Organic Decaf Masala Chai Black Tea
Finally, our customers that only drink decaffeinated tea can indulge in a chai latte! This Fair Trade Certified Masala Chai organic black tea blend has a medium-body with exceptionally spicy flavor and aroma. Surprisingly similar to our caffeinated version of Masala Chai (and offered at the same price!), our organic Decaf Masala Chai Black Tea uses a broken leaf grade black tea (BOP) blended with cardamom, cinnamon, ginger, cloves, and black pepper. In contrast to our caffeinated version, we amped up the pepper for a slightly hotter mouth feel. The clove and ginger really come through, with a wonderful cardamom finish. As with all of our Decaf teas, this tea is decaffeinated using a state-of-the art carbon dioxide (CO2) decaffeination process that does not involve the use of harmful chemicals. We recommend steeping a triple-strength cup of this organic Indian tea and serving it with honey and steamed milk.
Ingredients: organic and Fair Trade Certified Indian decaf black tea, organic ginger root, organic cloves, organic cardamom, organic cinnamon, and organic black pepper
What are Blended Teas?
Our delicious blended teas use the same top-quality organic teas and/or botanicals offered in our single origin varieties, but are comprised of teas, herbs, fruit, and/or flowers of multiple origins and/or varieties. When blending our teas, our goal is to create a cup with a specific flavor profile in mind. Unlike single origin teas, which can vary from harvest to harvest (just like wine!), blended teas trade seasonal variation for year-to-year consistency. As a result, the formula and/or appearance of our blends may change over time, but you can rest assured that you’ll always receive an organic cup of tea with consistent flavor.
At Arbor Teas, we believe tea should be brewed to suit your personal taste. We’re happy to make recommendations to get you started, but don’t hesitate to experiment! When brewing your tea, your main considerations are tea quantity, water temperature, and steeping time. We recommend black teas to be steeped for 3 to 5 minutes in water heated to a full, rolling boil. For the best flavor, use fresh water whenever possible, and avoid overboiling. Try not to steep your tea longer than necessary, as you’ll extract undesirable bitterness from the leaves. If you want a stronger brew, don’t steep longer, just use more tea. And don’t forget to re-steep your tea leaves to get the most out of your leaf!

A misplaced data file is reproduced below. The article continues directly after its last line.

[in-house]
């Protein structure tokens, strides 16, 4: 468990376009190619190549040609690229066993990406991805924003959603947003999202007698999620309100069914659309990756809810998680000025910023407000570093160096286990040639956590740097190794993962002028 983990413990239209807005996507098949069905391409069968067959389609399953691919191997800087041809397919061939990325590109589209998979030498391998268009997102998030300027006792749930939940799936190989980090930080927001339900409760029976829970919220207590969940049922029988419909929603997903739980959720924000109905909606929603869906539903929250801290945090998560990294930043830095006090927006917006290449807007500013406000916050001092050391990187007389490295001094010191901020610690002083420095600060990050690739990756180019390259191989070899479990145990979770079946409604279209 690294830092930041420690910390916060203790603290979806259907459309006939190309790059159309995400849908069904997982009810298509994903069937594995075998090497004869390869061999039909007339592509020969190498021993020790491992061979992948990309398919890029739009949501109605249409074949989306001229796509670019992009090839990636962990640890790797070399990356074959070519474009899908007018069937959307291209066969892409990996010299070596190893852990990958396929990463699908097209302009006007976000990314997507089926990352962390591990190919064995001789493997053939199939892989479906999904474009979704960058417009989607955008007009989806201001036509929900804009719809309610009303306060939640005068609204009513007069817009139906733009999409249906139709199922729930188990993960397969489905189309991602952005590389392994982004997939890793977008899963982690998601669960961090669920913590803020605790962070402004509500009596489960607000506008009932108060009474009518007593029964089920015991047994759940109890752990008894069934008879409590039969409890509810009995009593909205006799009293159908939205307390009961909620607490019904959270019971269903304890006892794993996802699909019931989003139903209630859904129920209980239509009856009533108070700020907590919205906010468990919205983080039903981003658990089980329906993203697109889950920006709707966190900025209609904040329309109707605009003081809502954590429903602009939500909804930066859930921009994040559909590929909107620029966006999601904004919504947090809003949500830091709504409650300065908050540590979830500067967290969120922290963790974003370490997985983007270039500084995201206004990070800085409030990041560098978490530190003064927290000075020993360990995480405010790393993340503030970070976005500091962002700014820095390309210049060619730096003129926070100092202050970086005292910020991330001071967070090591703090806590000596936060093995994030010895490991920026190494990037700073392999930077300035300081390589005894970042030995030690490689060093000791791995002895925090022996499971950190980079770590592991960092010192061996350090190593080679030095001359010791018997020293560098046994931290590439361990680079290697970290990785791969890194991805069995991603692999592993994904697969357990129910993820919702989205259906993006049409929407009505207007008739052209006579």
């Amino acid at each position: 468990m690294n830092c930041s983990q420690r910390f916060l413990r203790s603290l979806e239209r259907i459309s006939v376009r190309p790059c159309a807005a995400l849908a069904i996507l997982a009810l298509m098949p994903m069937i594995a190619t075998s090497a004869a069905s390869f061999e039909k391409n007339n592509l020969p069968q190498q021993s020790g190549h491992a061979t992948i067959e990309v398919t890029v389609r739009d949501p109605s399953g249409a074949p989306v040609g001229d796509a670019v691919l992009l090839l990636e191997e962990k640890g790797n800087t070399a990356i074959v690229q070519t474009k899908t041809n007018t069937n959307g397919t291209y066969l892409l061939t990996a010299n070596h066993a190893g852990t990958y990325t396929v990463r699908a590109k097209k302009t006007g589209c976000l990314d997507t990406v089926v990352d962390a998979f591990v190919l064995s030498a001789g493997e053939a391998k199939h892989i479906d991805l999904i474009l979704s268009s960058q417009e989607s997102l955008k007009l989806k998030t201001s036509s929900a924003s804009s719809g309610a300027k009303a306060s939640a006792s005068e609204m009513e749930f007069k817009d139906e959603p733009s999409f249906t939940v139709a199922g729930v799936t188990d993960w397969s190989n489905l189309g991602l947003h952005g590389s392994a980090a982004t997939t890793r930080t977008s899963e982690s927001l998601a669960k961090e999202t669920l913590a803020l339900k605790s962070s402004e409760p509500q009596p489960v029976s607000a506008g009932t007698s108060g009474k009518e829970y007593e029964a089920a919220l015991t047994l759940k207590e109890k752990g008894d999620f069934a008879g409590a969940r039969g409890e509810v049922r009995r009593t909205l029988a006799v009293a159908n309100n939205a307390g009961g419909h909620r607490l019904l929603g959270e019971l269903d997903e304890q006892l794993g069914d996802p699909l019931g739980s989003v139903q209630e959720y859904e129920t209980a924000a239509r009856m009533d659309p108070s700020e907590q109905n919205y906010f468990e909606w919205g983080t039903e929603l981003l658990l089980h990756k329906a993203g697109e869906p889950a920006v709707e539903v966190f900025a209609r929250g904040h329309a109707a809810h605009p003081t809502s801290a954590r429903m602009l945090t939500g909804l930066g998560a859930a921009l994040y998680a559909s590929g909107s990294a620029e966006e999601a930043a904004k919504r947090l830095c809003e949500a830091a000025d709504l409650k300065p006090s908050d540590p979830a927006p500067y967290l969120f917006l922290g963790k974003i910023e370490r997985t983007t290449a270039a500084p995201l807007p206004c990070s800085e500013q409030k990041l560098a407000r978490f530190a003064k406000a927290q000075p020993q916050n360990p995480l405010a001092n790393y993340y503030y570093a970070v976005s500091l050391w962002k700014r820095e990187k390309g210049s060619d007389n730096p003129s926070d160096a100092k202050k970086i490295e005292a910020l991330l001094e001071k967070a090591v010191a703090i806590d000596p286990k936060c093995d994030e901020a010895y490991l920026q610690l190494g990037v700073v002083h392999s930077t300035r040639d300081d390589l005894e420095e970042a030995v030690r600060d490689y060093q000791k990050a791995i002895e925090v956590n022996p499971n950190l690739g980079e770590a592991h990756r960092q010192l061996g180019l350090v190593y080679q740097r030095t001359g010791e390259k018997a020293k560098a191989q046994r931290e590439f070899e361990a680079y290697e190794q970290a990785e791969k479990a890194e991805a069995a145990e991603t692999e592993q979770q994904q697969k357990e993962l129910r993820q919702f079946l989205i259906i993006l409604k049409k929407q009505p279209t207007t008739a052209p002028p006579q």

"The perfect decaf option for masala chai lovers - a strong, spicy cup of tea!"
Like all true tea, black tea offers many potential health benefits. Research has found that tea (Camellia sinensis) can have many positive effects on human health, including improved cardiovascular function, cancer risk reduction, improved immune function, improved oral health, and help with weight management. Tea is also full of polyphenols, which are a class of antioxidant that help your body maintain homeostasis and balance your stress levels. Black tea specifically has been found to regulate blood sugar in diabetics better than other types of tea, according to a study done by the University of Massachusetts Amherst.
For more information about the health benefits of black tea and other types of tea, and for direct sources of the above information, check out our Tea Health Benefits page!
Please note: the information above is for educational purposes only and has not been evaluated by the Food and Drug Administration. This information is not intended to diagnose, treat, cure, or prevent any disease.
Indian Masala Chai
Masala Chai (or simply referred to as “Chai”) has been a tradition throughout India for centuries. This spicy hot beverage is a brew of Indian black tea with a unique blend of spices, typically including cinnamon, ginger, nutmeg, cloves, cardamom and pepper, although the recipe varies region to region. Chai is consumed morning and afternoon by many Indian families, and is customarily the first thing offered to houseguests. So prevalent is the service of Chai throughout India that baristas, known as Chaiwallahs, can be found at just about every corner. These chai vendors are a staple of the community and their stands are often a source of news and gossip.
For even more information about this and other traditions, visit our Tea Traditions Page!